MEEGHAN CARTER, individually and as Administratrix of the Estate Estate of MARGARET RACKERBY FLINT, Decedent, Plaintiffs,
MICHAEL PRINCIPE, D.O., DELAWARE ORTHOPAEDIC SPECIALISTS, P.A., ERIC JOHNSON, M.D. FIRST STATE ORTHOPAEDICS, P.A. and CHRISTIANA CARE HEALTH SERVICES, INC., Defendants.
Submitted: February 2, 2019
A. Tice, Esq., Leroy A. Tice P.A., Attorney for Plaintiff
H. Meyeroff, Esq., Richard Galperin, Esq., Morris James LLP,
Attorneys for Defendant Christiana Care Health Services, Inc.
ORDER GRANTING LEAVE TO APPEAL FROM INTERLOCUTORY
Honorable Mary M. Johnston Judge.
Defendant Christiana Care Health Services, Inc.
("CCHS") has moved for an order certifying an
interlocutory appeal to the Delaware Supreme Court. The
determination of whether to certify an interlocutory appeal
lies within the discretion of the Court and is analyzed under
the criteria set forth in Supreme Court Rule
42(b).An interlocutory appeal will not be
certified unless the Court finds that its decision: (1)
determines a substantial issue; (2) establishes a legal
right; and (3) satisfies one of the five criteria set forth
in Rule 42(b)(i)-(v). Under Rule 42(b)(i), the Court may look
to the criteria established by Rule 41.
(2) By Opinion dated January 15, 2019, this Court held:
The Court finds that CCHS is a joint tortfeasor and the Joint
Tortfeasor Release does not discharge CCHS from the
possibility of vicarious liability.
THEREFORE, Defendant Christiana Care Health
Services, Inc.'s Motion for Partial Summary Judgment is
CCHS argues that interlocutory appeal pursuant to Supreme
Court Rule 42(b)(v) is justified because: the decision
decides a substantial issue of material importance; the
decision involves an issue of first impression in Delaware;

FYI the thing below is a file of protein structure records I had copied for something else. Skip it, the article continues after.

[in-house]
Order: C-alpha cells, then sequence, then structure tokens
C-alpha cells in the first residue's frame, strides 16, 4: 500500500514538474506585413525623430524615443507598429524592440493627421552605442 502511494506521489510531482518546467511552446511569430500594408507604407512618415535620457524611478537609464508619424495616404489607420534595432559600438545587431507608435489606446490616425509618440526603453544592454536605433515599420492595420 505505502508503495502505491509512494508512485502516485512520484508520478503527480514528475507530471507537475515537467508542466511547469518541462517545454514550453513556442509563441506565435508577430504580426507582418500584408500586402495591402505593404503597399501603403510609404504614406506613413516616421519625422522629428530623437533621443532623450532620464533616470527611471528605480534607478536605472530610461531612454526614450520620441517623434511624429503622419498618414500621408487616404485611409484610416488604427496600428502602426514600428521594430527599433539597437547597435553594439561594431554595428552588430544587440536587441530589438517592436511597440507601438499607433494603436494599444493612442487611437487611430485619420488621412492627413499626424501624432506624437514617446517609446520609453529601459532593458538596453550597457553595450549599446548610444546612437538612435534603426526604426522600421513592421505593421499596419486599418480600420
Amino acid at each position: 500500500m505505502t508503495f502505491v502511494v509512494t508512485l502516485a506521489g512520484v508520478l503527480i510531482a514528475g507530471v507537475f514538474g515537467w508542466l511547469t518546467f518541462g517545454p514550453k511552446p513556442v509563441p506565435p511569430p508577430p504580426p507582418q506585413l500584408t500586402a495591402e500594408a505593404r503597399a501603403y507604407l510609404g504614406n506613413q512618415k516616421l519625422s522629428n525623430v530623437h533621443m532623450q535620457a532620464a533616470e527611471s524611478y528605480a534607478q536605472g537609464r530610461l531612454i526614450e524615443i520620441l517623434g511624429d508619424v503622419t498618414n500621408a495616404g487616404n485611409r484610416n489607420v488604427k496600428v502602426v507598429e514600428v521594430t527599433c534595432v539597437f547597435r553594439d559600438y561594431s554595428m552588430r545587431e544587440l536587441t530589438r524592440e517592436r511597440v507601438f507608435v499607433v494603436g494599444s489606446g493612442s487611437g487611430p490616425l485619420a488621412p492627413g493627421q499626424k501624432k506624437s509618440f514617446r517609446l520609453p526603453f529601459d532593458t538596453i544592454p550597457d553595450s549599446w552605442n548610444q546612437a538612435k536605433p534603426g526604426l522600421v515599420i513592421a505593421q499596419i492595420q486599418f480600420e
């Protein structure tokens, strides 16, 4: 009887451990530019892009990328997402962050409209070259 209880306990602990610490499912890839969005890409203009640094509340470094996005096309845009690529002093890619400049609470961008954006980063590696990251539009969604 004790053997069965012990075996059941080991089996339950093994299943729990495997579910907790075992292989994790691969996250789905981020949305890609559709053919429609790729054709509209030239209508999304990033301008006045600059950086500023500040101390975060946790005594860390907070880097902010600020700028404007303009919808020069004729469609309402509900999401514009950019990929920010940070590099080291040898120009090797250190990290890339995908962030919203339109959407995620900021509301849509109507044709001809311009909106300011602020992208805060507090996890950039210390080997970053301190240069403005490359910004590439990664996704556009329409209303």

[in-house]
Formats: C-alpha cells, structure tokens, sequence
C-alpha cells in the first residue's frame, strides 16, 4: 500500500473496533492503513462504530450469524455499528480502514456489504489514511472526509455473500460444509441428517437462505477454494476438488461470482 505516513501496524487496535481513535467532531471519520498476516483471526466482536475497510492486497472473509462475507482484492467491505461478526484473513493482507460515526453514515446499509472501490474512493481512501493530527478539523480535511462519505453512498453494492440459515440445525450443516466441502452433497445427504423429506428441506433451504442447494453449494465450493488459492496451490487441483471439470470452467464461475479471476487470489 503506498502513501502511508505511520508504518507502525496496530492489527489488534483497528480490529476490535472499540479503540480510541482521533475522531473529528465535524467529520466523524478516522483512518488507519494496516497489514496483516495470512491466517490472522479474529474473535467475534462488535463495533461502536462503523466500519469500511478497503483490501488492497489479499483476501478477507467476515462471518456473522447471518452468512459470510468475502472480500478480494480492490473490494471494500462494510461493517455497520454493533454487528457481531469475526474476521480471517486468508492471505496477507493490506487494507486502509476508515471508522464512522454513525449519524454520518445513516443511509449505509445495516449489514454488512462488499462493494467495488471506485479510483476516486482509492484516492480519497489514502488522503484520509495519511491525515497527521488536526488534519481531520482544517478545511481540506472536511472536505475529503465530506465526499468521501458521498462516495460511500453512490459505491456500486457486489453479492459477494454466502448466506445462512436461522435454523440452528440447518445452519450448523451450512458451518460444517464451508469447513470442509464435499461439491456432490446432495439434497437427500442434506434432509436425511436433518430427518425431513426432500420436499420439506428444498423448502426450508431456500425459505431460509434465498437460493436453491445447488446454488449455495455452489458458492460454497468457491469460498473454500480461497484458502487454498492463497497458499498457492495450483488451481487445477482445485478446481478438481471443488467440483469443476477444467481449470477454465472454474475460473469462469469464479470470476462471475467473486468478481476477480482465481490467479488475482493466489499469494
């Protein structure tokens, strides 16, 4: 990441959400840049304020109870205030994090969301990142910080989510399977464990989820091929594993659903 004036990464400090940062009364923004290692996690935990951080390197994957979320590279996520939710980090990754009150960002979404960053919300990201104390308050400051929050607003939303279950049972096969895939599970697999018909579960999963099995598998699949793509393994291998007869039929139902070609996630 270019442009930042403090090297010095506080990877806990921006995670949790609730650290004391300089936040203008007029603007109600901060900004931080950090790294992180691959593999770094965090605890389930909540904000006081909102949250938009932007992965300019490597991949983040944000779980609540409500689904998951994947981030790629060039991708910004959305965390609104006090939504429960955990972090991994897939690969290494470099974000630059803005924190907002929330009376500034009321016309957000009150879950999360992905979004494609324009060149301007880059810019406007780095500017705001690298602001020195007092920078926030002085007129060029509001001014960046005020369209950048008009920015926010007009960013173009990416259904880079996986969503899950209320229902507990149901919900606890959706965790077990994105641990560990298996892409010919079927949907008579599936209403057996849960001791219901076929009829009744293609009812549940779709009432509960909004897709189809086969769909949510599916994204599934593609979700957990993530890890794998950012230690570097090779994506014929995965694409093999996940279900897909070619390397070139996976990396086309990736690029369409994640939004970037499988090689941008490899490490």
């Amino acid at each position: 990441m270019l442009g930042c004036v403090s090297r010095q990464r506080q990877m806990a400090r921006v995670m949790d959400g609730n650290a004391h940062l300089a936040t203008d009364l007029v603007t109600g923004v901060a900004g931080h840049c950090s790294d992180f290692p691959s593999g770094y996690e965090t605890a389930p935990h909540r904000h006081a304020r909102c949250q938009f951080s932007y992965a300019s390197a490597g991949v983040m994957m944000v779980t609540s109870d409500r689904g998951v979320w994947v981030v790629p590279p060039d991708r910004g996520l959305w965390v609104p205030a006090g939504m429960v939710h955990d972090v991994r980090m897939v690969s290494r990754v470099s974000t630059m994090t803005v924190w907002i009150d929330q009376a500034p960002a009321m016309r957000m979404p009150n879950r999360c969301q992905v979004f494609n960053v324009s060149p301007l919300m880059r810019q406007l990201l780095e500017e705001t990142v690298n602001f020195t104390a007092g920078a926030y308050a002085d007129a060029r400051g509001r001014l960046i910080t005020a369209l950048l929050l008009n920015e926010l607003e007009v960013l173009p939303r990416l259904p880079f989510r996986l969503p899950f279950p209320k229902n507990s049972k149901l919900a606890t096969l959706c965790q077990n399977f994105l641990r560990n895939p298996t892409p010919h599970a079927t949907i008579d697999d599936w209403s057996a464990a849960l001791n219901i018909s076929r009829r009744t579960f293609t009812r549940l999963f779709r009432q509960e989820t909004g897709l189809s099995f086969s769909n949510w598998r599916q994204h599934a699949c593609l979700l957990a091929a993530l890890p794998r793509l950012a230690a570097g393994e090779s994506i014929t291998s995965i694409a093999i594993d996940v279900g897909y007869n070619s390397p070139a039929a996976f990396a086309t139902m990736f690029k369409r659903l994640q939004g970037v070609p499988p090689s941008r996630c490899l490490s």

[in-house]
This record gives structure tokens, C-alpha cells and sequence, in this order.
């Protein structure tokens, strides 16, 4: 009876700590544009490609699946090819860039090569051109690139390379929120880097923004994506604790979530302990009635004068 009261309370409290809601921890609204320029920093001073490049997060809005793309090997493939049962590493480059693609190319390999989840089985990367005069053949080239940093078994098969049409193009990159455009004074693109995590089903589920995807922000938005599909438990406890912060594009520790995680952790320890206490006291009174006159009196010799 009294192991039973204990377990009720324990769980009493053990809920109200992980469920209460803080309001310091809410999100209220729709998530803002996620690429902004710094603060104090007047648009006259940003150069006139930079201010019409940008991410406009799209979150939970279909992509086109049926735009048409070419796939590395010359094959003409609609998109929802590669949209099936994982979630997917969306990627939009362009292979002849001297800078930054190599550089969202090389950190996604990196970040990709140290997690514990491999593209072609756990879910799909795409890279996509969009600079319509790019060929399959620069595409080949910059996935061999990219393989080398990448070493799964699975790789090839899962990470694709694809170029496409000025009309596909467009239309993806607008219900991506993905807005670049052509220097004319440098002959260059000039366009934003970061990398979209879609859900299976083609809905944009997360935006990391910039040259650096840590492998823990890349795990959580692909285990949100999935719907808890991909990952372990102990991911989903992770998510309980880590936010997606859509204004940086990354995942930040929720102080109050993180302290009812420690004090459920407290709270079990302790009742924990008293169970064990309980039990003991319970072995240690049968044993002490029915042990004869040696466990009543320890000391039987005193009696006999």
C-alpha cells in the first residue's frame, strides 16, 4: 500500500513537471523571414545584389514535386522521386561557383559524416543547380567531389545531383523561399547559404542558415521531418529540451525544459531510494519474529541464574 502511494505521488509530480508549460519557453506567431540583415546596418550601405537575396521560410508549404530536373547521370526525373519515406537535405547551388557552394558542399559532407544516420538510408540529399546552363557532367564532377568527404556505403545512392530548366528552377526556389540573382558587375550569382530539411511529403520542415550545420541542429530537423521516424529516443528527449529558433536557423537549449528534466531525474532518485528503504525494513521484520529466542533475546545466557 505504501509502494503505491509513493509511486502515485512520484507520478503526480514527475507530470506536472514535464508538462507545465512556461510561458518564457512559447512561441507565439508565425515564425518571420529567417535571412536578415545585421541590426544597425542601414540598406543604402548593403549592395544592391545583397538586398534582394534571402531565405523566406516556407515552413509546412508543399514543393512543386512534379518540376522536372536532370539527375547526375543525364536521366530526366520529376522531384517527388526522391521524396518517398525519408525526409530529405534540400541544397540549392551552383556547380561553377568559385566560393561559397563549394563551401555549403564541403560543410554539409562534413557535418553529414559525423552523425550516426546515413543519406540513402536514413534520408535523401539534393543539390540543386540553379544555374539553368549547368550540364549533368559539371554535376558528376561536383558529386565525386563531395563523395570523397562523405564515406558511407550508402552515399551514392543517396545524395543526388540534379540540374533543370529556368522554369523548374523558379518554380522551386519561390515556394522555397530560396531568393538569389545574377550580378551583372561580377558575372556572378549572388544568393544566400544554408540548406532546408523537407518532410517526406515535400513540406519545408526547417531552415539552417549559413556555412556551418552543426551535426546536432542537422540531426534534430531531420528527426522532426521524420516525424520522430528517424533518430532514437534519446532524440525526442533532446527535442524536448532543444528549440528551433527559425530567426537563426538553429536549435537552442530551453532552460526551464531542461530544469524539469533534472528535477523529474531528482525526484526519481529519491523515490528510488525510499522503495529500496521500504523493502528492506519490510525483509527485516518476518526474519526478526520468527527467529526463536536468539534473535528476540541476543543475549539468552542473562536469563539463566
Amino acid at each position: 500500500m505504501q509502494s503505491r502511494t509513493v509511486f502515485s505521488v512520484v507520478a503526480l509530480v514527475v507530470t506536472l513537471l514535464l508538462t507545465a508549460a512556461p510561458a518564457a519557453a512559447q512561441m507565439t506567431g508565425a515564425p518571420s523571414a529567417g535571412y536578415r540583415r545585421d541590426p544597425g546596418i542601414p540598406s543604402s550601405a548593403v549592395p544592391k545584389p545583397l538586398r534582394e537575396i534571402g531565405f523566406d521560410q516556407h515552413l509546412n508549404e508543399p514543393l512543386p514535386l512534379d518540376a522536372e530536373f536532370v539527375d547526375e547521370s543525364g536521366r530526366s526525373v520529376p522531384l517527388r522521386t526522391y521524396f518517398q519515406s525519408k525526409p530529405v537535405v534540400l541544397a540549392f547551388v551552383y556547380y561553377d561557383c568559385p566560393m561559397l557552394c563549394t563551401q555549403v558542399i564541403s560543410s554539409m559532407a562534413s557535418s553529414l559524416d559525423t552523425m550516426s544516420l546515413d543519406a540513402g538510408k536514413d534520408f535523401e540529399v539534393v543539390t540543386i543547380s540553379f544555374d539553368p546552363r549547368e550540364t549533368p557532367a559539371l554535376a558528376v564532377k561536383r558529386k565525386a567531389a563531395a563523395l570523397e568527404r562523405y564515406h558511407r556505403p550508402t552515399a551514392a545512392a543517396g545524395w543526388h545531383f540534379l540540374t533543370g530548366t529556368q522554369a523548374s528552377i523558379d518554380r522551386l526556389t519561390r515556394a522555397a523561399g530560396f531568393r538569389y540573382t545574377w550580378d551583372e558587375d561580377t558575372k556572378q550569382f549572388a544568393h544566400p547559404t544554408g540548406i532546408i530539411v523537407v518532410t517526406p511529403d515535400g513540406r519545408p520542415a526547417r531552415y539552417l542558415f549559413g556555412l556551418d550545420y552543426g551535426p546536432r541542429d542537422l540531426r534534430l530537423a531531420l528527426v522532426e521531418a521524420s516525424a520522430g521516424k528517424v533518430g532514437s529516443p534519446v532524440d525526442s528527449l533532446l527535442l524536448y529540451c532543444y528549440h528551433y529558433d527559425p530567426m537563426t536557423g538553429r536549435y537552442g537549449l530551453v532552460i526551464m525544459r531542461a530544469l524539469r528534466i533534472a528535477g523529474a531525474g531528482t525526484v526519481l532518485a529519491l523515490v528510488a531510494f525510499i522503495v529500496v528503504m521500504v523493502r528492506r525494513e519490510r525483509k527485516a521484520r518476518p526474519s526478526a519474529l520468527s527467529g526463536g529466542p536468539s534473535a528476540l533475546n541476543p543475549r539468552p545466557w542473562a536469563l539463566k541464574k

trial court decisions are conflicting; the question of law
should be settled in advance of an appeal from a final order;
review may terminate the litigation; and review may serve
considerations of justice.
Plaintiffs oppose certification of the interlocutory appeal.
the course of mediation in this medical negligence action,
Plaintiffs settled claims against one physician and that
physician's practice. The claims against CCHS are not
direct, but based on a theory of vicarious liability. CCHS
was not a party to the Tortfeasor Release. At this point in
the proceedings, the only defendant remaining in the case is
CCHS. All other defendants have been dismissed.
CCHS argued in its Motion for Partial Summary Judgment that
by settling claims against the physician and practice,
Plaintiffs are barred from pursuing claims against CCHS
solely on a theory of vicarious liability. The Court
interpreted the Uniform Contribution Among Tortfeasors Act
("UCATA"). The Court found that CCHS is a joint
tortfeasor as defined under the UCATA. As a joint
tortfeasor, CCHS is not discharged from liability, based on
vicarious liability, by release of another joint tortfeasor.
CCHS was neither a party nor explicitly listed in the
Court finds that the January 15, 2019 Opinion decides a
question of law of first instance in Delaware; involves the
application of a Delaware statute which has not been, but
should be, settled; and determines substantial issues and
establishes legal rights. Further, interlocutory review in this
case may terminate the litigation and otherwise serve
considerations of justice.
IT IS ORDERED that the Court's Opinion of
January 15, 2019, is hereby certified to the Supreme Court of
the State of Delaware for ...